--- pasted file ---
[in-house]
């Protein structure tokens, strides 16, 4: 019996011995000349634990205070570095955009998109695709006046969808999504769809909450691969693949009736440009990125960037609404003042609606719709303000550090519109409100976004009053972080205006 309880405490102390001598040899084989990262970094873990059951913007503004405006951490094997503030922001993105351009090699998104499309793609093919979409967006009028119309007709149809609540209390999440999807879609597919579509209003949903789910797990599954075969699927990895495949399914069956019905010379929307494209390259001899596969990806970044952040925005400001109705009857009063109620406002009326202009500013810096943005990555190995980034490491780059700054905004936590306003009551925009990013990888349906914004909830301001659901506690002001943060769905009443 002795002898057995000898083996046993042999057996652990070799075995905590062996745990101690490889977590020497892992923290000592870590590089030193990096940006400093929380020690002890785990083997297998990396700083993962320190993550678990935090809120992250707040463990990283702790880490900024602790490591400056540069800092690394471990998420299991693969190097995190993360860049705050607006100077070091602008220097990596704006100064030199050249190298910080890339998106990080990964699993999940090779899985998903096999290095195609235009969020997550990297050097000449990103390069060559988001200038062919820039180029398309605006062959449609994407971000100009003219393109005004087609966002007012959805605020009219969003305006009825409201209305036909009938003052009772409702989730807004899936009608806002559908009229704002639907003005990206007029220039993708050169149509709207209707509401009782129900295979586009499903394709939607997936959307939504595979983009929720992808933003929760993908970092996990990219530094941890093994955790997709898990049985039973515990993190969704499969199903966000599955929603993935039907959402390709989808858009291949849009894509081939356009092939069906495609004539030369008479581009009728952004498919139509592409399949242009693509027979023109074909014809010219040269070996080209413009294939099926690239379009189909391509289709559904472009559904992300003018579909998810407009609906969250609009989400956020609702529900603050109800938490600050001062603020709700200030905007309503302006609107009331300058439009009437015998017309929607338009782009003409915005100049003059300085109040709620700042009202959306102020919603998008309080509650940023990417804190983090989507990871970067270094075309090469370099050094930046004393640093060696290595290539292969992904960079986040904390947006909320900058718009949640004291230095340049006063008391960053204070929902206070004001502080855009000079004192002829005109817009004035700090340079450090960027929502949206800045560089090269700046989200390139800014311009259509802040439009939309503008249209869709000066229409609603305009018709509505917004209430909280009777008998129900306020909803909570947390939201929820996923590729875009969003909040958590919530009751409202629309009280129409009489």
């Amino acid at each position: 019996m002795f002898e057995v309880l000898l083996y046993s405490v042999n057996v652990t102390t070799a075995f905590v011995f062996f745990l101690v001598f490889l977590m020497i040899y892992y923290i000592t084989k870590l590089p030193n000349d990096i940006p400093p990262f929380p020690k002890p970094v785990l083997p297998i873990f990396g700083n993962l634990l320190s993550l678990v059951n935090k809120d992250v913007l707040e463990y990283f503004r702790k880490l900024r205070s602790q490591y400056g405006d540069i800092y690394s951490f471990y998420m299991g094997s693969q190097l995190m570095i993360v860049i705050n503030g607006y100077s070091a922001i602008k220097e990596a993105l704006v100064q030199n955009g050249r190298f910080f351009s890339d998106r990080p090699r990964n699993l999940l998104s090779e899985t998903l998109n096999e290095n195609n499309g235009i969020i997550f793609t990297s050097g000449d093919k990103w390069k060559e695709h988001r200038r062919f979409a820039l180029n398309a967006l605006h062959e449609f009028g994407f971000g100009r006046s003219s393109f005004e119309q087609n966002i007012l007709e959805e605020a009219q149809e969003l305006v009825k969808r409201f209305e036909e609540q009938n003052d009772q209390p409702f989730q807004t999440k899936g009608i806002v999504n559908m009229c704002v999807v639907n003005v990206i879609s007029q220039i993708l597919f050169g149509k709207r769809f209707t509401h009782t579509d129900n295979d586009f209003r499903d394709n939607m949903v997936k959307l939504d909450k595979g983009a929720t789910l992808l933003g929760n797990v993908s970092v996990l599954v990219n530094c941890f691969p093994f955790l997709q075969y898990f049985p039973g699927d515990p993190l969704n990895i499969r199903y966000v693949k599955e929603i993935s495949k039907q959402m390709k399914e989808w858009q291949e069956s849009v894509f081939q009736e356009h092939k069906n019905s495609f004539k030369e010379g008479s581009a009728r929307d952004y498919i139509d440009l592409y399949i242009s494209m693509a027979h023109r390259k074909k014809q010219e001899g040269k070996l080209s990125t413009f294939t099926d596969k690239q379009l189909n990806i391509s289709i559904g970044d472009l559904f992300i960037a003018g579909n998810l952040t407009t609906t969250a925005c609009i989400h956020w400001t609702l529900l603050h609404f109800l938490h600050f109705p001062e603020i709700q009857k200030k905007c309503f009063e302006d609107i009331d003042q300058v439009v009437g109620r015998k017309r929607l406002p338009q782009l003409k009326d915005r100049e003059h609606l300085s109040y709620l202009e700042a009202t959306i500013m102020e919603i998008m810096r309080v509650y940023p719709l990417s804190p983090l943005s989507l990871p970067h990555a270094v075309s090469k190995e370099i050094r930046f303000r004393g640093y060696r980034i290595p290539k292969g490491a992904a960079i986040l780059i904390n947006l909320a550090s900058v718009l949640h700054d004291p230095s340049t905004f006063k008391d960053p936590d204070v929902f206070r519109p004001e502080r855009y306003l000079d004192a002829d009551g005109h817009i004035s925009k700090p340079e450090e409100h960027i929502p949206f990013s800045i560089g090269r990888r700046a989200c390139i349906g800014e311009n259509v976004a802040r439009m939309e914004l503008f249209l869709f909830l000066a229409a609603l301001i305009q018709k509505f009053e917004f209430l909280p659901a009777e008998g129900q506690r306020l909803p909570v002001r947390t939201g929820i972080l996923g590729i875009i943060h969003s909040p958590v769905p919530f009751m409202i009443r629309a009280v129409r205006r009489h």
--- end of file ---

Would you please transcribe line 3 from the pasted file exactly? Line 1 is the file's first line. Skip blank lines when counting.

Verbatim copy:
């Amino acid at each position: 019996m002795f002898e057995v309880l000898l083996y046993s405490v042999n057996v652990t102390t070799a075995f905590v011995f062996f745990l101690v001598f490889l977590m020497i040899y892992y923290i000592t084989k870590l590089p030193n000349d990096i940006p400093p990262f929380p020690k002890p970094v785990l083997p297998i873990f990396g700083n993962l634990l320190s993550l678990v059951n935090k809120d992250v913007l707040e463990y990283f503004r702790k880490l900024r205070s602790q490591y400056g405006d540069i800092y690394s951490f471990y998420m299991g094997s693969q190097l995190m570095i993360v860049i705050n503030g607006y100077s070091a922001i602008k220097e990596a993105l704006v100064q030199n955009g050249r190298f910080f351009s890339d998106r990080p090699r990964n699993l999940l998104s090779e899985t998903l998109n096999e290095n195609n499309g235009i969020i997550f793609t990297s050097g000449d093919k990103w390069k060559e695709h988001r200038r062919f979409a820039l180029n398309a967006l605006h062959e449609f009028g994407f971000g100009r006046s003219s393109f005004e119309q087609n966002i007012l007709e959805e605020a009219q149809e969003l305006v009825k969808r409201f209305e036909e609540q009938n003052d009772q209390p409702f989730q807004t999440k899936g009608i806002v999504n559908m009229c704002v999807v639907n003005v990206i879609s007029q220039i993708l597919f050169g149509k709207r769809f209707t509401h009782t579509d129900n295979d586009f209003r499903d394709n939607m949903v997936k959307l939504d909450k595979g983009a929720t789910l992808l933003g929760n797990v993908s970092v996990l599954v990219n530094c941890f691969p093994f955790l997709q075969y898990f049985p039973g699927d515990p993190l969704n990895i499969r199903y966000v693949k599955e929603i993935s495949k039907q959402m390709k399914e989808w858009q291949e069956s849009v894509f081939q009736e356009h092939k069906n019905s495609f004539k030369e010379g008479s581009a009728r929307d952004y498919i139509d440009l592409y399949i242009s494209m693509a027979h023109r390259k074909k014809q010219e001899g040269k070996l080209s990125t413009f294939t099926d596969k690239q379009l189909n990806i391509s289709i559904g970044d472009l559904f992300i960037a003018g579909n998810l952040t407009t609906t969250a925005c609009i989400h956020w400001t609702l529900l603050h609404f109800l938490h600050f109705p001062e603020i709700q009857k200030k905007c309503f009063e302006d609107i009331d003042q300058v439009v009437g109620r015998k017309r929607l406002p338009q782009l003409k009326d915005r100049e003059h609606l300085s109040y709620l202009e700042a009202t959306i500013m102020e919603i998008m810096r309080v509650y940023p719709l990417s804190p983090l943005s989507l990871p970067h990555a270094v075309s090469k190995e370099i050094r930046f303000r004393g640093y060696r980034i290595p290539k292969g490491a992904a960079i986040l780059i904390n947006l909320a550090s900058v718009l949640h700054d004291p230095s340049t905004f006063k008391d960053p936590d204070v929902f206070r519109p004001e502080r855009y306003l000079d004192a002829d009551g005109h817009i004035s925009k700090p340079e450090e409100h960027i929502p949206f990013s800045i560089g090269r990888r700046a989200c390139i349906g800014e311009n259509v976004a802040r439009m939309e914004l503008f249209l869709f909830l000066a229409a609603l301001i305009q018709k509505f009053e917004f209430l909280p659901a009777e008998g129900q506690r306020l909803p909570v002001r947390t939201g929820i972080l996923g590729i875009i943060h969003s909040p958590v769905p919530f009751m409202i009443r629309a009280v129409r205006r009489h």